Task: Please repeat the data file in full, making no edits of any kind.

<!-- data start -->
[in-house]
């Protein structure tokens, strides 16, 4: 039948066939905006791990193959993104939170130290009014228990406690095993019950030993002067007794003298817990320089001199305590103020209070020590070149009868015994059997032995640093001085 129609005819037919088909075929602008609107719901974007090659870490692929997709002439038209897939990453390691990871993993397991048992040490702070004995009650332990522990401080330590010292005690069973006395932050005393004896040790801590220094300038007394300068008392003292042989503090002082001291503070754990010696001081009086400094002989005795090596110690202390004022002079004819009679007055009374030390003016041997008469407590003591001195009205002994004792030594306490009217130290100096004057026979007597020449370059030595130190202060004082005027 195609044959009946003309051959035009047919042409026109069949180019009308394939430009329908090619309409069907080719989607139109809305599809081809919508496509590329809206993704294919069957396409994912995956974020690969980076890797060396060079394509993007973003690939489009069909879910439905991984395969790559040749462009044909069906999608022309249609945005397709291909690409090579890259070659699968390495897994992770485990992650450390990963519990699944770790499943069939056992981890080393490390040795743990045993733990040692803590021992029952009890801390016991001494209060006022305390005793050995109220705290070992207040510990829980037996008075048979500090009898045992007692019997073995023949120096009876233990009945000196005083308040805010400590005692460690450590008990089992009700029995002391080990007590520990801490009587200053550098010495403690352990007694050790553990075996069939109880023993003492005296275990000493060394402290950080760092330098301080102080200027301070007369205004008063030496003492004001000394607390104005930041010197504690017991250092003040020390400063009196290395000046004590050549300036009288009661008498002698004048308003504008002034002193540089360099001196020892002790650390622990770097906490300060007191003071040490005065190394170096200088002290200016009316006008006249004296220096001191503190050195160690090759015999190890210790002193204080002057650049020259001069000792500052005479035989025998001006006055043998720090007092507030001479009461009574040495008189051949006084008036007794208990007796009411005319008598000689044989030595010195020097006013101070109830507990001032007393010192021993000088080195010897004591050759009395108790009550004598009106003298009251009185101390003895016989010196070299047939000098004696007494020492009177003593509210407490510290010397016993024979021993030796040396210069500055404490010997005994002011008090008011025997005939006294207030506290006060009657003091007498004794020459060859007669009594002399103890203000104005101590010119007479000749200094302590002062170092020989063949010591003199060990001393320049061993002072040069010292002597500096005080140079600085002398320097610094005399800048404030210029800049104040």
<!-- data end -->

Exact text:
[in-house]
């Protein structure tokens, strides 16, 4: 039948066939905006791990193959993104939170130290009014228990406690095993019950030993002067007794003298817990320089001199305590103020209070020590070149009868015994059997032995640093001085 129609005819037919088909075929602008609107719901974007090659870490692929997709002439038209897939990453390691990871993993397991048992040490702070004995009650332990522990401080330590010292005690069973006395932050005393004896040790801590220094300038007394300068008392003292042989503090002082001291503070754990010696001081009086400094002989005795090596110690202390004022002079004819009679007055009374030390003016041997008469407590003591001195009205002994004792030594306490009217130290100096004057026979007597020449370059030595130190202060004082005027 195609044959009946003309051959035009047919042409026109069949180019009308394939430009329908090619309409069907080719989607139109809305599809081809919508496509590329809206993704294919069957396409994912995956974020690969980076890797060396060079394509993007973003690939489009069909879910439905991984395969790559040749462009044909069906999608022309249609945005397709291909690409090579890259070659699968390495897994992770485990992650450390990963519990699944770790499943069939056992981890080393490390040795743990045993733990040692803590021992029952009890801390016991001494209060006022305390005793050995109220705290070992207040510990829980037996008075048979500090009898045992007692019997073995023949120096009876233990009945000196005083308040805010400590005692460690450590008990089992009700029995002391080990007590520990801490009587200053550098010495403690352990007694050790553990075996069939109880023993003492005296275990000493060394402290950080760092330098301080102080200027301070007369205004008063030496003492004001000394607390104005930041010197504690017991250092003040020390400063009196290395000046004590050549300036009288009661008498002698004048308003504008002034002193540089360099001196020892002790650390622990770097906490300060007191003071040490005065190394170096200088002290200016009316006008006249004296220096001191503190050195160690090759015999190890210790002193204080002057650049020259001069000792500052005479035989025998001006006055043998720090007092507030001479009461009574040495008189051949006084008036007794208990007796009411005319008598000689044989030595010195020097006013101070109830507990001032007393010192021993000088080195010897004591050759009395108790009550004598009106003298009251009185101390003895016989010196070299047939000098004696007494020492009177003593509210407490510290010397016993024979021993030796040396210069500055404490010997005994002011008090008011025997005939006294207030506290006060009657003091007498004794020459060859007669009594002399103890203000104005101590010119007479000749200094302590002062170092020989063949010591003199060990001393320049061993002072040069010292002597500096005080140079600085002398320097610094005399800048404030210029800049104040």